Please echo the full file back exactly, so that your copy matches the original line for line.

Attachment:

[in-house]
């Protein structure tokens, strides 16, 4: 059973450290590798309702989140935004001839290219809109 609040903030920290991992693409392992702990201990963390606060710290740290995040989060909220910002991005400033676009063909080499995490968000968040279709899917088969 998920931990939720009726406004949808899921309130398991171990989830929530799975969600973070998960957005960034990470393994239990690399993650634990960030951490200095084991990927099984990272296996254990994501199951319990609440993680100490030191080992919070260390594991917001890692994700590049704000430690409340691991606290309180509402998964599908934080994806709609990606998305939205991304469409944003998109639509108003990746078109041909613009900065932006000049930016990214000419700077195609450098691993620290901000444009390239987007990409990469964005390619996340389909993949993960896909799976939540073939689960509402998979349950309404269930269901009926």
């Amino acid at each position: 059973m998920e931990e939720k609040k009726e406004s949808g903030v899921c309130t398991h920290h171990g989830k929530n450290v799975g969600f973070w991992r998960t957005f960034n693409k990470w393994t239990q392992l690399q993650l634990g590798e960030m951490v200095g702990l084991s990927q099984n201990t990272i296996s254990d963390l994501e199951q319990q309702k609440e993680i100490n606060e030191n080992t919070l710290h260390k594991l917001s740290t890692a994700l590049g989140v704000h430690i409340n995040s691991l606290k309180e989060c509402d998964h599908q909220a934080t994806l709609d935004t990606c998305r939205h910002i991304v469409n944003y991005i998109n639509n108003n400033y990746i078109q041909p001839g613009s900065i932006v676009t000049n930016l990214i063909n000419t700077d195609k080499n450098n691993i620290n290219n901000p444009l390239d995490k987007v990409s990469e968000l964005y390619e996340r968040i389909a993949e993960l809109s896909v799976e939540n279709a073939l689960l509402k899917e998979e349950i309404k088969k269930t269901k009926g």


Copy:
[in-house]
């Protein structure tokens, strides 16, 4: 059973450290590798309702989140935004001839290219809109 609040903030920290991992693409392992702990201990963390606060710290740290995040989060909220910002991005400033676009063909080499995490968000968040279709899917088969 998920931990939720009726406004949808899921309130398991171990989830929530799975969600973070998960957005960034990470393994239990690399993650634990960030951490200095084991990927099984990272296996254990994501199951319990609440993680100490030191080992919070260390594991917001890692994700590049704000430690409340691991606290309180509402998964599908934080994806709609990606998305939205991304469409944003998109639509108003990746078109041909613009900065932006000049930016990214000419700077195609450098691993620290901000444009390239987007990409990469964005390619996340389909993949993960896909799976939540073939689960509402998979349950309404269930269901009926």
């Amino acid at each position: 059973m998920e931990e939720k609040k009726e406004s949808g903030v899921c309130t398991h920290h171990g989830k929530n450290v799975g969600f973070w991992r998960t957005f960034n693409k990470w393994t239990q392992l690399q993650l634990g590798e960030m951490v200095g702990l084991s990927q099984n201990t990272i296996s254990d963390l994501e199951q319990q309702k609440e993680i100490n606060e030191n080992t919070l710290h260390k594991l917001s740290t890692a994700l590049g989140v704000h430690i409340n995040s691991l606290k309180e989060c509402d998964h599908q909220a934080t994806l709609d935004t990606c998305r939205h910002i991304v469409n944003y991005i998109n639509n108003n400033y990746i078109q041909p001839g613009s900065i932006v676009t000049n930016l990214i063909n000419t700077d195609k080499n450098n691993i620290n290219n901000p444009l390239d995490k987007v990409s990469e968000l964005y390619e996340r968040i389909a993949e993960l809109s896909v799976e939540n279709a073939l689960l509402k899917e998979e349950i309404k088969k269930t269901k009926g």